‘Buffett Rule’ a bust in California
If President Obama really wants to see the “Buffett Rule” in action, he should look at California’s tax system. The state has been plagued by it for years.
The revenue stream is unstable and the state budget has been a deficit disaster.
Soaking the rich — relying heavily on them for income taxes — has resulted in a precarious revenue roller coaster ride. It’s either boom or bust in Sacramento, depending on how the wealthy are faring in the stock market and their other investments.
Billionaire investor Warren E. Buffett’s rule is that he shouldn’t be paying a lower income tax rate than his secretary or any middle-class taxpayer.
“Legislators in Washington,” Buffett complained in a New York Times opinion piece last month, “feel compelled to protect us [mega-rich] much as if we were spotted owls or some other endangered species…. My friends and I have been coddled long enough by a billionaire-friendly Congress.”
With rhetorical flourish, Obama incorporated the Buffett Rule into the deficit-cutting plan he announced Monday, declaring that people earning more than $1million shouldn’t be allowed to pay a lower tax rate than middle-income families.
In California, we’ve got what you could call a Buffett Rule-Plus. There’s an extra tax bracket — at 10.3% — for income exceeding $1million.
According to the state finance department, families with adjusted gross incomes of between $1 million and $2 million, on average, paid an overall state tax rate of 8.4% in 2008, the last year for which data are available. The average rate rose as incomes did to 9.3% for those earning $5 million and up. (There were 3,757 of them.)
Families earning between $200,000 and $300,000 paid, on average, 5.5%. The rate fell sharply as incomes tailed off: 1.4% at $70,000 to $80,000, and only 0.2% at $40,000 to $50,000.
California secretaries generally aren’t paying higher rates than their billionaire CEOs or even their six-figure bosses.
There are two principal reasons why Buffett can get away with paying at a lower federal rate than his secretary — but couldn’t if he had to pony up for state taxes in California.
One is that capital gains and dividend income are taxed by the federal government at lower rates than ordinary earnings. That’s not true for California taxes. Here, it’s all taxed as ordinary income.
Second, the feds have their payroll taxes. The Social Security tax eats up a much bigger share of a middle-class family’s pay than it does a million-dollar earner’s. That’s because only the first $106,800 of earnings is taxed for Social Security.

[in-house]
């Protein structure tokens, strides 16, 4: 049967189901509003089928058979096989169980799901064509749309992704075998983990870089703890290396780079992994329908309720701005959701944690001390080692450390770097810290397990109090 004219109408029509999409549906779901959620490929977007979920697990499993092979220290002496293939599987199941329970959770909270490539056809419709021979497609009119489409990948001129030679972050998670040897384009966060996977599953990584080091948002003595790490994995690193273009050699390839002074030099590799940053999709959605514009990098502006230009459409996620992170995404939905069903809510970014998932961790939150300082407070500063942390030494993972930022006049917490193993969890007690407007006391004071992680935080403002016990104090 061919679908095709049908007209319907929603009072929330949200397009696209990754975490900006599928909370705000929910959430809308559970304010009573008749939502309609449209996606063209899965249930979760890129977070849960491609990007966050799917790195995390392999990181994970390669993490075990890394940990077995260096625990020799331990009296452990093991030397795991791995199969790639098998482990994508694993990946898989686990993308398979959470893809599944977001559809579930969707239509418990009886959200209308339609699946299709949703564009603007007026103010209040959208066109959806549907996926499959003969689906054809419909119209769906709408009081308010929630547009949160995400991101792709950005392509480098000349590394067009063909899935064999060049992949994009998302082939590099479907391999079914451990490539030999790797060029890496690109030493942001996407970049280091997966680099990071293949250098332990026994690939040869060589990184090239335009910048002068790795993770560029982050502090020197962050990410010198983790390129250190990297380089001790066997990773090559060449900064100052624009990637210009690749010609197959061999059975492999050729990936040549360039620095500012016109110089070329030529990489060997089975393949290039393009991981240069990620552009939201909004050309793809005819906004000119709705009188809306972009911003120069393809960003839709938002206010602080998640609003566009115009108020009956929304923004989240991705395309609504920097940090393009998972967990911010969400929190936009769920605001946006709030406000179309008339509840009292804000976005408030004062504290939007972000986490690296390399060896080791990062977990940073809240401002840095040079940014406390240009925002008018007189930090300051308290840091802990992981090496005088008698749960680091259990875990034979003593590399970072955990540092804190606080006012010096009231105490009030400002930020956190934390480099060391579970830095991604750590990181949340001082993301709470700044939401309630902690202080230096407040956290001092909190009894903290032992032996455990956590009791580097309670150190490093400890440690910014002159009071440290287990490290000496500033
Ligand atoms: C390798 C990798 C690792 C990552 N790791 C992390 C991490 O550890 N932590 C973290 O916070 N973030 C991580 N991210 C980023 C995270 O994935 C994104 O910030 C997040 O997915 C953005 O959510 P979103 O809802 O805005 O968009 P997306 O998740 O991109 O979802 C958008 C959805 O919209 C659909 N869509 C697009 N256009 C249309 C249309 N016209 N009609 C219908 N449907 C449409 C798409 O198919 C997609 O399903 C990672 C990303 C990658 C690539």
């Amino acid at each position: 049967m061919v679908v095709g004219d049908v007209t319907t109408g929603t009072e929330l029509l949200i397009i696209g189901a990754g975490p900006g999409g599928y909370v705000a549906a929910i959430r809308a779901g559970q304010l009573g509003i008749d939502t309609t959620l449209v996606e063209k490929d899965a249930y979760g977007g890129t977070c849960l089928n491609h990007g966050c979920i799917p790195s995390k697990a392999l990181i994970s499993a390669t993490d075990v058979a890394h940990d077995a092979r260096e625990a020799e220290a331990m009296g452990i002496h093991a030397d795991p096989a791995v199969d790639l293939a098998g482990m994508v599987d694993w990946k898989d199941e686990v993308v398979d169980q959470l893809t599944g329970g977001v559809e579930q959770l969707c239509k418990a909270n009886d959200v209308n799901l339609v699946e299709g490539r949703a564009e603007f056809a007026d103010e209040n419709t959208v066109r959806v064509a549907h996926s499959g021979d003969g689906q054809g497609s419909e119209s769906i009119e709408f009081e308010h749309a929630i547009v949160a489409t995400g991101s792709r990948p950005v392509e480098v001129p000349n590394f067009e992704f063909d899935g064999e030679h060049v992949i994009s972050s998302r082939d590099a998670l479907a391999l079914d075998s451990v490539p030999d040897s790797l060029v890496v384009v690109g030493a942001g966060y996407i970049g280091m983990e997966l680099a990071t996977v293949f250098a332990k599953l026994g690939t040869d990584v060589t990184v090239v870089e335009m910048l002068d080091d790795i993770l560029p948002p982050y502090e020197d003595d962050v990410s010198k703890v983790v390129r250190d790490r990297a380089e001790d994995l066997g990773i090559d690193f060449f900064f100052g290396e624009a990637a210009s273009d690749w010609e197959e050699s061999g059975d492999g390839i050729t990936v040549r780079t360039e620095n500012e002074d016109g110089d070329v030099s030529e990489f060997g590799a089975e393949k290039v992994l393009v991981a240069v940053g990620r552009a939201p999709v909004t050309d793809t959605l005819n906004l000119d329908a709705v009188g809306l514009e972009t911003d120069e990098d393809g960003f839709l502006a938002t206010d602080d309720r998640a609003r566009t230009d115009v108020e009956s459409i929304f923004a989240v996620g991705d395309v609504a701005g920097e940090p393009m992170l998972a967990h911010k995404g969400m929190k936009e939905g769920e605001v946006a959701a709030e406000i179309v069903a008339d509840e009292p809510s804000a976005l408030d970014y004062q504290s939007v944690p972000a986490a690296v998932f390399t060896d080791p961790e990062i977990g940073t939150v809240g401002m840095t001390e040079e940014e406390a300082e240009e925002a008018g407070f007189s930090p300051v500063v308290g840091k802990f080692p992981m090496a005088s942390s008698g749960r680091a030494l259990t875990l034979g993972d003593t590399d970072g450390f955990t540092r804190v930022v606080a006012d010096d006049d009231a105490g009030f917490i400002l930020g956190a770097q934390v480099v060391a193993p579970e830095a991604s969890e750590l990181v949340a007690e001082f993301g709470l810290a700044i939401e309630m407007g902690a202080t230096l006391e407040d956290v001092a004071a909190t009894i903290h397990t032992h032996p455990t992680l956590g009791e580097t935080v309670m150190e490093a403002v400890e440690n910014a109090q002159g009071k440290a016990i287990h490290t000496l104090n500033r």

Capital gains is a biggie. At the federal level, a taxpayer could be in the top 35% bracket and still pay only 15% on capital gains earnings.
California used to offer preferential tax treatment for capital gains and dividends, but eliminated it in 1987 to conform to a new federal “reform” law. The feds later reinserted their preferences, but California never did. Consequently, California relies heavily on rich investors for its income tax revenue, which fuels half of the general fund.
Some examples of this over-dependence, based on the 2009 tax year:
• The top 1% earned 18% of California’s income but paid 37% of the income tax.
Illustrating the volatility of the California income tax, however, the top 1% paid 48% of the total take in 2007 before the stock market collapsed. In the next two years, the state’s income tax revenue fell 25%.
• The top 10% earned 45% of the income but paid 72% of the taxes.
• During the recession, the middle class paid a slightly larger share of the declining income tax take. Those earning between $45,000 and $84,000 kicked in 11% of the total revenue in 2009, compared to 9% two years earlier. But one could argue they still were under-taxed. They earned 19% of the income.
“The real people who don’t get taxed enough in California are the middle-income folks,” says Steve Levy, director of the left-leaning Center for Continuing Study of the California Economy.
To make the tax system less volatile, he says, “that’s where you’d have to go. You’d have to get it from the people making $50,000 $100,000. And I’m not unalterably opposed to that.”
But Levy rejects the notion that the low- and middle-wage earners don’t pay a lot already. Other taxes — especially the sales tax — are regressive and hit the poor the hardest, he says.
“I’m buried under by idiots writing that half the people don’t pay taxes,” he says. “They pay the vehicle license fee, sales taxes, alcohol.”
A study this year by the labor-backed California Budget Project found that “measured as a share of family income, California’s lowest-income families pay the most in taxes.”
The bottom 20% of families pay 11% of their earnings in state and local taxes, executive director Jean Ross calculated. The top 1% pay about 8%.
Politicians, professors and pundits have been arguing over California tax reform for years.
My no-brainer solution, for starters: A capital gains preference. Broaden the sales tax to include services. A rainy-day fund to hoard boom-time money for bust periods.
Meanwhile, if Buffett really wanted to live by his own rule, he could leave Nebraska, move to California and pay our state taxes.
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